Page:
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Medicare Advantage and Traditional Medicare: Is the Balance Tipping?

A growing share of Medicare beneficiaries have been enrolling in Medicare Advantage plans over the past decade, prompting some to question whether the balance between traditional Medicare and Medicare Advantage could be on the verge of tipping. Since 2006, the share of Medicare beneficiaries enrolled in a Medicare Advantage plan has nearly doubled, from 16 to 31 percent, but in some counties, the percentage is much higher. In this brief, we look beneath national trends to examine Medicare Advantage penetration rates and growth rates in counties across the country to assess the extent to which Medicare Advantage plans are poised to cover more beneficiaries than traditional Medicare across the country.

Medicare Advantage penetration rates and patterns of growth vary widely across the country, reflecting the diversity of markets and coverage decisions of beneficiaries. More specifically, we find:

  • A small share (9%) of all Medicare beneficiaries lives in an area where at least 50 percent of all beneficiaries are in a Medicare Advantage plan. Another 21 percent of all Medicare beneficiaries are living in a county with 40-50 percent Medicare Advantage penetration.  Beneficiaries living in areas with high Medicare Advantage penetration (≥40%) tend to be clustered in more populated urban areas, in a small number of states, and a small share of counties. For example, Medicare Advantage penetration is at or above 50 percent in 2015 in just 4 percent of all counties.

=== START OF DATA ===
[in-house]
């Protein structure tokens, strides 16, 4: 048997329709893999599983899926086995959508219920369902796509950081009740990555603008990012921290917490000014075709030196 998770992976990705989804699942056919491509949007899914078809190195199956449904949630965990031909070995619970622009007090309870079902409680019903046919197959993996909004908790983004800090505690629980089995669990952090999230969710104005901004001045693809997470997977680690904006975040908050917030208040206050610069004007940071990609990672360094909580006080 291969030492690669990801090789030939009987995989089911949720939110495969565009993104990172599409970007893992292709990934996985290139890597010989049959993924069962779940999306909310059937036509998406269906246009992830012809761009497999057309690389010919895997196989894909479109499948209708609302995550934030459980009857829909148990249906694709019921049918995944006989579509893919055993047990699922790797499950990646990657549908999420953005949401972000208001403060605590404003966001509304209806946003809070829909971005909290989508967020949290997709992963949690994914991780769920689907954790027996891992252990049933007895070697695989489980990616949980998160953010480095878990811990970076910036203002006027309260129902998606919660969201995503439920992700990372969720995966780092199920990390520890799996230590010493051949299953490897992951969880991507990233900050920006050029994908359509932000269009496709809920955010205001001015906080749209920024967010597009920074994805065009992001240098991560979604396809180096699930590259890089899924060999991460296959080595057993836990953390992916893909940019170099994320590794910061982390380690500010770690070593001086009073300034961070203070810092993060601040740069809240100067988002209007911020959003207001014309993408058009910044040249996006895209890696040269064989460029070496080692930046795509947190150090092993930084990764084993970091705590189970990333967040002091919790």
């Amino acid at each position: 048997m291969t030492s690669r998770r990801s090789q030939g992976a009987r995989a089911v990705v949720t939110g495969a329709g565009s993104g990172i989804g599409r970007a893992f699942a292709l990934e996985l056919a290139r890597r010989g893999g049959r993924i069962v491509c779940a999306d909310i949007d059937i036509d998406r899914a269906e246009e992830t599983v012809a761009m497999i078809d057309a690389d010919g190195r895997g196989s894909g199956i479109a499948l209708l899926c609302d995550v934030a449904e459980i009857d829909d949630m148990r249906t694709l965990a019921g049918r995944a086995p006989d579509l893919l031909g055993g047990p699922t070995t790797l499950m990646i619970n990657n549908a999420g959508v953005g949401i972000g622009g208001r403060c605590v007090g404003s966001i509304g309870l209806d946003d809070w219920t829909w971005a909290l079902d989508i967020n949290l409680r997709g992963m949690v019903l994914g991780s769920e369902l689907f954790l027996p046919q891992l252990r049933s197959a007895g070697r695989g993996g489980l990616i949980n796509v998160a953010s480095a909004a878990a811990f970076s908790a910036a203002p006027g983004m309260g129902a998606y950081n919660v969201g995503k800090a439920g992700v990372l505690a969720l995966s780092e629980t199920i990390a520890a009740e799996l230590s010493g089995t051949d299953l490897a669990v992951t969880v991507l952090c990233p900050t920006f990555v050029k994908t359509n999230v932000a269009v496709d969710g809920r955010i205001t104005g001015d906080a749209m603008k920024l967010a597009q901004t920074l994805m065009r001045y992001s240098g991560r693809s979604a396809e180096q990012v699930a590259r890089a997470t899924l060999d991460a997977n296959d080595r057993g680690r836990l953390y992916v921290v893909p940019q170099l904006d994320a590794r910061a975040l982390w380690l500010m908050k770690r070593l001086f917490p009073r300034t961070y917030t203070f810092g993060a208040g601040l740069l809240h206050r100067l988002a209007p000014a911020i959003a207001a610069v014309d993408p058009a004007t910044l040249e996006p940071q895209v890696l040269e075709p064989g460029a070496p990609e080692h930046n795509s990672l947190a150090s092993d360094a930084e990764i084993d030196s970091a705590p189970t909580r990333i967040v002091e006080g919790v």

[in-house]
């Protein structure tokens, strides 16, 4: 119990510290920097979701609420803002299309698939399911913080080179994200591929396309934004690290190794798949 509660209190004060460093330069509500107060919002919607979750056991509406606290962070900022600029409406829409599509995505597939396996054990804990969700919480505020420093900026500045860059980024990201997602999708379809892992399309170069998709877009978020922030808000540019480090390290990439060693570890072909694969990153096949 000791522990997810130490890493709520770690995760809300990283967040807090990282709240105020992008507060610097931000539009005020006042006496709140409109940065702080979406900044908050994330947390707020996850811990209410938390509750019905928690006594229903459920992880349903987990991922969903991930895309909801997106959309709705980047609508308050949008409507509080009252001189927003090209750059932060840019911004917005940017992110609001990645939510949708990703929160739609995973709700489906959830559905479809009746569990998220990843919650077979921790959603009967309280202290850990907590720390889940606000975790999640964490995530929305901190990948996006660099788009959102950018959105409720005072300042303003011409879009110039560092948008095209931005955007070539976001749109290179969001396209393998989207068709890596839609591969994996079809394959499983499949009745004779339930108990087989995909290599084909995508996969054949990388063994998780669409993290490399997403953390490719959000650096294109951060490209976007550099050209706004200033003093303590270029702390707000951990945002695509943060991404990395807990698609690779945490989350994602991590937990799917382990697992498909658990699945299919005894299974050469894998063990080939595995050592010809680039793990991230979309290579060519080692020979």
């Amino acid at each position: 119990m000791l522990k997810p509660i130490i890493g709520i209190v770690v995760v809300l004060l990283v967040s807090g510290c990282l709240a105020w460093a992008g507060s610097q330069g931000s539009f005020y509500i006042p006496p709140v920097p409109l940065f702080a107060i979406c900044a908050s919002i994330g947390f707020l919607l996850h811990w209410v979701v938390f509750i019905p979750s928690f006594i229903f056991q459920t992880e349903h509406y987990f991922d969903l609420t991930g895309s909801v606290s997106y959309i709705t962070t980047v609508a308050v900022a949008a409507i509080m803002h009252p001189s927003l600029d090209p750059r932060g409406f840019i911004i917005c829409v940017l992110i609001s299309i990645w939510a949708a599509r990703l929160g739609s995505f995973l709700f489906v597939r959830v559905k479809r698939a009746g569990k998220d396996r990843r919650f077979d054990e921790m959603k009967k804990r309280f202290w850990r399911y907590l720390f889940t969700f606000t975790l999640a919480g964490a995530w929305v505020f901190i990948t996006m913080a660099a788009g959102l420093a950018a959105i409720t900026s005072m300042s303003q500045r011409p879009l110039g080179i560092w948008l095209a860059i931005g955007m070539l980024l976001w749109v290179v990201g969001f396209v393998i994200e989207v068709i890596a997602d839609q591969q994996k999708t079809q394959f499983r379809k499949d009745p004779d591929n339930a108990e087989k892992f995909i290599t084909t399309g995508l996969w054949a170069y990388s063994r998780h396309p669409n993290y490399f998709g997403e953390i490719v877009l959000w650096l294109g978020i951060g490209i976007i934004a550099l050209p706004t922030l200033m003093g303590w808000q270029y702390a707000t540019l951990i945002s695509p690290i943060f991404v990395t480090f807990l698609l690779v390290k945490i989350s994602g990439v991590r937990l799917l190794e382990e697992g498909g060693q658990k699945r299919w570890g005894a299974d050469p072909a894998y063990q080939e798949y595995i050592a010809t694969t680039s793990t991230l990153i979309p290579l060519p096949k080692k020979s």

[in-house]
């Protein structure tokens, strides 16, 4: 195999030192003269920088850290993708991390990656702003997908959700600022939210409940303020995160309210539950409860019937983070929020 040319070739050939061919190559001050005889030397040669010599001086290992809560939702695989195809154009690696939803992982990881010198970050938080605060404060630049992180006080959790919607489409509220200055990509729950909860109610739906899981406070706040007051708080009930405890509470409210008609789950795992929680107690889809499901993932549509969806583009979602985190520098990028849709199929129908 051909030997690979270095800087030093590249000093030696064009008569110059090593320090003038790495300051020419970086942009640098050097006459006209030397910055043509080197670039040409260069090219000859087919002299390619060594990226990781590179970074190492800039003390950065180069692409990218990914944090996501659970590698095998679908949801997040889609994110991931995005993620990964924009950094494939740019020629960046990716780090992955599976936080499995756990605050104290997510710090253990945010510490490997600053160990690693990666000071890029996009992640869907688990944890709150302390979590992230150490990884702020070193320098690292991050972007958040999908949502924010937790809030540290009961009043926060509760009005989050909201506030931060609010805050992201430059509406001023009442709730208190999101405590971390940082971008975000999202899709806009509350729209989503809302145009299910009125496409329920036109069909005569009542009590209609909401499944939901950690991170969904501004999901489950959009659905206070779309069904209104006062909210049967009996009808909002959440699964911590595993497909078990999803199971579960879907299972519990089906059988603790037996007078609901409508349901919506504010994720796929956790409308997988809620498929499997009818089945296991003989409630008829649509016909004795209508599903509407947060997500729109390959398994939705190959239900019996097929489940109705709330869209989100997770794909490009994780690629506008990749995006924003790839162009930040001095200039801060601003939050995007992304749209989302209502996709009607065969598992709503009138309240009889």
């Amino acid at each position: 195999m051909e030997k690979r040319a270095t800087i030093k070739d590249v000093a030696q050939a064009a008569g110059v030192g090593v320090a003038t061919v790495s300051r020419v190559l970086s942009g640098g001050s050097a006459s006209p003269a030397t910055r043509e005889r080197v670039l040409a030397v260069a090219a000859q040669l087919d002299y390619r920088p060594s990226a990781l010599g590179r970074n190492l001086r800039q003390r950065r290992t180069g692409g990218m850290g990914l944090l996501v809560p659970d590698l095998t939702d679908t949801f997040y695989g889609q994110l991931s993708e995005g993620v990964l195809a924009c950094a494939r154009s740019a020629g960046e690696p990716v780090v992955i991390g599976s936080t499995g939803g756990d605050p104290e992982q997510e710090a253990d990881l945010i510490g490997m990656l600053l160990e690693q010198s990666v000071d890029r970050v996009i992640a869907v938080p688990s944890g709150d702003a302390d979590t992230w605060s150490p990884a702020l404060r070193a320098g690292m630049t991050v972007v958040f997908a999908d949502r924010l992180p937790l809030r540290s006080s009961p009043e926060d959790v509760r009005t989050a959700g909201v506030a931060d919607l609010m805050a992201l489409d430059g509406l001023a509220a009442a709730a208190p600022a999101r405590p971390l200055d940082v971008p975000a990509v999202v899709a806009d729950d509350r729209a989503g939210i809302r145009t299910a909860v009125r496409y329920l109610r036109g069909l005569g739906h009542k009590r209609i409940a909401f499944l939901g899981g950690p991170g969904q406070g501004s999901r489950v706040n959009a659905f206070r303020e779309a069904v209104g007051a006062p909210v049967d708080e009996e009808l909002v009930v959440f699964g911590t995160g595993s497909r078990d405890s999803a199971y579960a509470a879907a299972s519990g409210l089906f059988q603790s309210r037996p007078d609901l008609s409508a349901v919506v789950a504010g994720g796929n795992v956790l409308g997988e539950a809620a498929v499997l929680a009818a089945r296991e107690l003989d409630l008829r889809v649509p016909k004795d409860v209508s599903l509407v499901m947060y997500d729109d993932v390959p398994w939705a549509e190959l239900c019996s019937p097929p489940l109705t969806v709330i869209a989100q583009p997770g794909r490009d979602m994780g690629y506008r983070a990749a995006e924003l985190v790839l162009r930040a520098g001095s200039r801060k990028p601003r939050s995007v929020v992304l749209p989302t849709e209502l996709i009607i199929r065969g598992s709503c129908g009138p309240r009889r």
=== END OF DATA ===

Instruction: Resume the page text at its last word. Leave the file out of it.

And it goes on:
• One-quarter of all Medicare beneficiaries (25%) lives in an area with relatively low Medicare Advantage enrollment (<20%). Another 23 percent of Medicare beneficiaries live in a county where Medicare Advantage penetration is below the national average (between 20 and 30%). Together, about half of all Medicare beneficiaries nationwide live in a county where Medicare Advantage penetration is at or below the national average, and where traditional Medicare covers the majority of beneficiaries.
  • A small share of Medicare beneficiaries (13%) lives in an area where Medicare Advantage penetration rates have grown relatively rapidly in recent years ( 15% average annual growth rate since 2010, double the 7.5% national average). In contrast, half of all beneficiaries live in an area where Medicare Advantage penetration rates have increased by less than 5 percent annually since 2010, below the national average.

This analysis finds a small but growing share of the Medicare population living in a county with more beneficiaries in Medicare Advantage plans than traditional Medicare. Even as Medicare Advantage enrollment continues to rise, traditional Medicare is the primary source of coverage for the majority of beneficiaries in the majority of counties across the country. While the balance between traditional Medicare and Medicare Advantage may tip at some point in the future, it hasn’t happened yet.

Issue Brief

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Filling the need for trusted information on national health issues, the Kaiser Family Foundation is a nonprofit organization based in Menlo Park, California.